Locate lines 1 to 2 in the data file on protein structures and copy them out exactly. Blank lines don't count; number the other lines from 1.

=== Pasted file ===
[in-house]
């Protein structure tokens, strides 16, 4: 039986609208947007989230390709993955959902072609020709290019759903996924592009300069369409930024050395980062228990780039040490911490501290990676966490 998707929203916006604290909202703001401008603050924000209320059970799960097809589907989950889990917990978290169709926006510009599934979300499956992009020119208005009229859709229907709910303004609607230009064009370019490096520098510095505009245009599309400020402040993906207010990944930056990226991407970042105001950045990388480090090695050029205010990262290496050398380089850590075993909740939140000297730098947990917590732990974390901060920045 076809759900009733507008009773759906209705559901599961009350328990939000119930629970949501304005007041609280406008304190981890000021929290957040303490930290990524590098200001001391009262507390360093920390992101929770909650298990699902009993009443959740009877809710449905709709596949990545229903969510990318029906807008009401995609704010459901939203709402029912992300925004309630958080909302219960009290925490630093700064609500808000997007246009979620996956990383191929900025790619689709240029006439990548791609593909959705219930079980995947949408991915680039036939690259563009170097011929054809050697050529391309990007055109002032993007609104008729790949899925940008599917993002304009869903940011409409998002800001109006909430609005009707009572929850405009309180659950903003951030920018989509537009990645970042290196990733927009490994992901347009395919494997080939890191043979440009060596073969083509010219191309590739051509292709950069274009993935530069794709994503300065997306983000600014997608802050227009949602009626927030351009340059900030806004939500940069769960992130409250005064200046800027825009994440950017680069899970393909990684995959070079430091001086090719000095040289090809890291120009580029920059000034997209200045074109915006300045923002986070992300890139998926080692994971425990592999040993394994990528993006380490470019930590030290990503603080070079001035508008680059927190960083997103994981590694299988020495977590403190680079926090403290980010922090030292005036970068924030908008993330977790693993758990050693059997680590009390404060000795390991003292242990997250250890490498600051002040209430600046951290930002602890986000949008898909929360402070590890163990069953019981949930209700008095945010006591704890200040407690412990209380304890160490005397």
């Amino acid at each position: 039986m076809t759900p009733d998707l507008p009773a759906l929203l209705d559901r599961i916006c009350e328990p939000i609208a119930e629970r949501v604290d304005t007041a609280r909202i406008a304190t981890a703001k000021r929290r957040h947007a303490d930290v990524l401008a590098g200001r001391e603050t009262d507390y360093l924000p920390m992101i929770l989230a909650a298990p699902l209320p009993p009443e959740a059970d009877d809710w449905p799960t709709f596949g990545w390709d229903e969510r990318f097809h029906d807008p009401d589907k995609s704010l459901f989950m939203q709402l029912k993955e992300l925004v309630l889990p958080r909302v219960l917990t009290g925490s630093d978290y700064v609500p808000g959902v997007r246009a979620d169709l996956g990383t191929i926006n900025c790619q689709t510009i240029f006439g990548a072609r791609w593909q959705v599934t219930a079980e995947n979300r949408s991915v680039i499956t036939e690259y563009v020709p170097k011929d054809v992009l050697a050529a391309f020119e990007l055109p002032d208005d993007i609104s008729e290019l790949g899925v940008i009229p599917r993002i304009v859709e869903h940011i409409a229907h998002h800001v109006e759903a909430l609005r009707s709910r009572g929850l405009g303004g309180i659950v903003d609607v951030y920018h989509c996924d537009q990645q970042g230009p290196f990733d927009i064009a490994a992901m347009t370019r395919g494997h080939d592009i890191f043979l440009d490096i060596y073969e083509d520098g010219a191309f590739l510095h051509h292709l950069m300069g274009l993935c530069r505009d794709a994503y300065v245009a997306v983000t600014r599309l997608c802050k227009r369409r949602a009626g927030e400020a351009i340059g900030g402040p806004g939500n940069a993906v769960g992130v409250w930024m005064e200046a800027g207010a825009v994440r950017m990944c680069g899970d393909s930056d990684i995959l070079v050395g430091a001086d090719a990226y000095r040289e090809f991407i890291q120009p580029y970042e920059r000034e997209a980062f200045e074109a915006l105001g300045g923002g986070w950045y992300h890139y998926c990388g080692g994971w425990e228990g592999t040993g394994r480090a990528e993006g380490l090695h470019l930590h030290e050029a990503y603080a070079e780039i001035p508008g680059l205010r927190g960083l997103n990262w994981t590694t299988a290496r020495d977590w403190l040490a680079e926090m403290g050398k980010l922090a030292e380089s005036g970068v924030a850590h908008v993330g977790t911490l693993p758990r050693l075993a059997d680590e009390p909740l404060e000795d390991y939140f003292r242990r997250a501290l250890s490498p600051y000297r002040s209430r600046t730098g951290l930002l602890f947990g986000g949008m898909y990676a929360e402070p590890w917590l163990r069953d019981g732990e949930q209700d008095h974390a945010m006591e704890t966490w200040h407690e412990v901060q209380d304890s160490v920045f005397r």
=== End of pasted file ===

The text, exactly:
[in-house]
């Protein structure tokens, strides 16, 4: 039986609208947007989230390709993955959902072609020709290019759903996924592009300069369409930024050395980062228990780039040490911490501290990676966490 998707929203916006604290909202703001401008603050924000209320059970799960097809589907989950889990917990978290169709926006510009599934979300499956992009020119208005009229859709229907709910303004609607230009064009370019490096520098510095505009245009599309400020402040993906207010990944930056990226991407970042105001950045990388480090090695050029205010990262290496050398380089850590075993909740939140000297730098947990917590732990974390901060920045 076809759900009733507008009773759906209705559901599961009350328990939000119930629970949501304005007041609280406008304190981890000021929290957040303490930290990524590098200001001391009262507390360093920390992101929770909650298990699902009993009443959740009877809710449905709709596949990545229903969510990318029906807008009401995609704010459901939203709402029912992300925004309630958080909302219960009290925490630093700064609500808000997007246009979620996956990383191929900025790619689709240029006439990548791609593909959705219930079980995947949408991915680039036939690259563009170097011929054809050697050529391309990007055109002032993007609104008729790949899925940008599917993002304009869903940011409409998002800001109006909430609005009707009572929850405009309180659950903003951030920018989509537009990645970042290196990733927009490994992901347009395919494997080939890191043979440009060596073969083509010219191309590739051509292709950069274009993935530069794709994503300065997306983000600014997608802050227009949602009626927030351009340059900030806004939500940069769960992130409250005064200046800027825009994440950017680069899970393909990684995959070079430091001086090719000095040289090809890291120009580029920059000034997209200045074109915006300045923002986070992300890139998926080692994971425990592999040993394994990528993006380490470019930590030290990503603080070079001035508008680059927190960083997103994981590694299988020495977590403190680079926090403290980010922090030292005036970068924030908008993330977790693993758990050693059997680590009390404060000795390991003292242990997250250890490498600051002040209430600046951290930002602890986000949008898909929360402070590890163990069953019981949930209700008095945010006591704890200040407690412990209380304890160490005397």